San Bernardino makes council meetings more accessible to Spanish speakers – San Bernardino Sun
San Bernardino will soon offer live Spanish interpretation and translation services at city council meetings.
English closed captioning will also be introduced for deaf and hard of hearing residents who watch twice-weekly council meetings online or on TV.
This decision received unanimous support on Wednesday May 4.
Proposed by Councilman Ben Reynoso last year to make council meetings more accessible to voters who want to follow local politics but face language barriers, the addition of interpretation services is expected to cost $71,000 in one-time expenses and between $19,000 and $30,000 per year. .
Additional translation services – in Vietnamese and American Sign Language, in particular – will not be pursued at this time.
“I brought this item forward with the intention of including our entire community: Spanish, Vietnamese, ASL and closed captioning for all council meetings,” Reynoso said in a text message Thursday. The “board has wronged the public by only approving Spanish interpreting services, but for now I am grateful for this real step towards true inclusion”.
Two Spanish language interpreters will be present at future council meetings to translate for those present. They will be scheduled for approximately 24 regular meetings per year.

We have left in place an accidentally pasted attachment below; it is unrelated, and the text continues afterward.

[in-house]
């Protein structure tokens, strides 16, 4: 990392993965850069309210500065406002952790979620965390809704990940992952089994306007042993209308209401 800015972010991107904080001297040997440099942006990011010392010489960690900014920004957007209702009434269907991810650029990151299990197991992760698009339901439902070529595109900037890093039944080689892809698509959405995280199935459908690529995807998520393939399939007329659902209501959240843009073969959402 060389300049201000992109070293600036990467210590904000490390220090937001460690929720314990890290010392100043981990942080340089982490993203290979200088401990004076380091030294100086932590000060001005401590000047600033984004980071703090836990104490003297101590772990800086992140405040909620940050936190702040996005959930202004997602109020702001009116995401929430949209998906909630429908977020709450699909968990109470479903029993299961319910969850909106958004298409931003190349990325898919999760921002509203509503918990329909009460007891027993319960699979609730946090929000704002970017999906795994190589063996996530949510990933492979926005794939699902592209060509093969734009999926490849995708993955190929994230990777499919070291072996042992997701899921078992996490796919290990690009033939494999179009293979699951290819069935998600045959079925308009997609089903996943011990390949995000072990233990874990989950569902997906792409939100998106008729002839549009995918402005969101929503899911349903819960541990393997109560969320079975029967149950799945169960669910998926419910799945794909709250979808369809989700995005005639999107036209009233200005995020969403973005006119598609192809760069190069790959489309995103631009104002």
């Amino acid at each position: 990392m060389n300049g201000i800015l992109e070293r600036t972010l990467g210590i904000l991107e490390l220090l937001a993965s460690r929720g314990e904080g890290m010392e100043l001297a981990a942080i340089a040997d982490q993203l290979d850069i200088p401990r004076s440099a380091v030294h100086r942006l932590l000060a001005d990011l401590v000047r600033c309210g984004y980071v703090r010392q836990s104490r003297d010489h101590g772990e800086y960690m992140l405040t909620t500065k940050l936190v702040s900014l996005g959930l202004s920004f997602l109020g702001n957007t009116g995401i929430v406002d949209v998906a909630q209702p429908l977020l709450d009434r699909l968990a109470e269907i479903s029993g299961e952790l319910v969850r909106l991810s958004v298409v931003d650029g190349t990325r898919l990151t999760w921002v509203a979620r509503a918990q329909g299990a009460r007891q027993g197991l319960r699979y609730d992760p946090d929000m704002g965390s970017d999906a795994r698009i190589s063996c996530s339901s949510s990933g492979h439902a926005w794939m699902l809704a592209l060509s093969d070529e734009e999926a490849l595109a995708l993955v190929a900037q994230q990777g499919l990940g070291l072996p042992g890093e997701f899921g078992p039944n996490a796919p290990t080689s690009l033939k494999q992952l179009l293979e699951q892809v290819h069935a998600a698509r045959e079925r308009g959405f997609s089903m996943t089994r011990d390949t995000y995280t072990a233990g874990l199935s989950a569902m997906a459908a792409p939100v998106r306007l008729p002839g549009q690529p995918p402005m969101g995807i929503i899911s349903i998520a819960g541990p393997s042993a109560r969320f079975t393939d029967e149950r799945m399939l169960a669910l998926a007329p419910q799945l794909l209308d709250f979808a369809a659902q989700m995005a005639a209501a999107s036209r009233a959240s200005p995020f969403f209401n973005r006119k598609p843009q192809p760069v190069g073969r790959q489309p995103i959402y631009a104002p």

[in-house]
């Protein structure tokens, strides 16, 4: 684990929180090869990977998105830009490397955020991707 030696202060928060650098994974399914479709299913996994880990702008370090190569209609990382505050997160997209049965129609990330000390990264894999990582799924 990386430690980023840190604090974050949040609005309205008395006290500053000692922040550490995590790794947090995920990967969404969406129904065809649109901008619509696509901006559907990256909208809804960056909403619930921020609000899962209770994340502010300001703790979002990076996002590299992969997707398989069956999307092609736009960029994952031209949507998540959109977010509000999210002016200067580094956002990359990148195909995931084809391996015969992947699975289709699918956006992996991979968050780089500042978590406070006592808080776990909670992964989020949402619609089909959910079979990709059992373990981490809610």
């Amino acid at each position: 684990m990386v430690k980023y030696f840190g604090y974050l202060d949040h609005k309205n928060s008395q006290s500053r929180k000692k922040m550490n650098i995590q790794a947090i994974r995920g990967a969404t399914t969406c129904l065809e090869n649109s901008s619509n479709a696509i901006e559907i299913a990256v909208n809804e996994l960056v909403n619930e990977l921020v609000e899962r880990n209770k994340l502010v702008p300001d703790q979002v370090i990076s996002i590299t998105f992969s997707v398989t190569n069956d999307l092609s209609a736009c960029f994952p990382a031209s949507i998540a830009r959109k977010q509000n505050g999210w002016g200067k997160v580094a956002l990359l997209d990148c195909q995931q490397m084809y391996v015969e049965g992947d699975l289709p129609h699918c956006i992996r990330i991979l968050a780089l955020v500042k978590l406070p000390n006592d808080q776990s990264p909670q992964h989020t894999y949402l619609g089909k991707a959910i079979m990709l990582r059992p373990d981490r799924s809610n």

New equipment will allow Spanish-speaking participants to follow the interpreters in real time.
Acquiring headsets for this segment of the in-person audience will allow the meeting to be live-streamed in Spanish via a remote platform, city workers wrote in a report to city council. As a result, Spanish-speaking residents will be able to watch their government at work without having to attend in person.
In 2010, 60% of San Bernardino residents identified as Hispanic, according to US Census data.
In 2020, Esri, a Redlands-based geographic information system software company, estimated that 66% of residents self-identify.
Last year, city officials noted that 15% of San Bernardino residents were registered to vote in Spanish.
As for English closed captioning, new city software slated to roll out in July will provide the service, providing greater accessibility and transparency to voters, city workers wrote. Inland Empire Media Group, which broadcasts all council meetings, will bear the cost of adding the captioning system.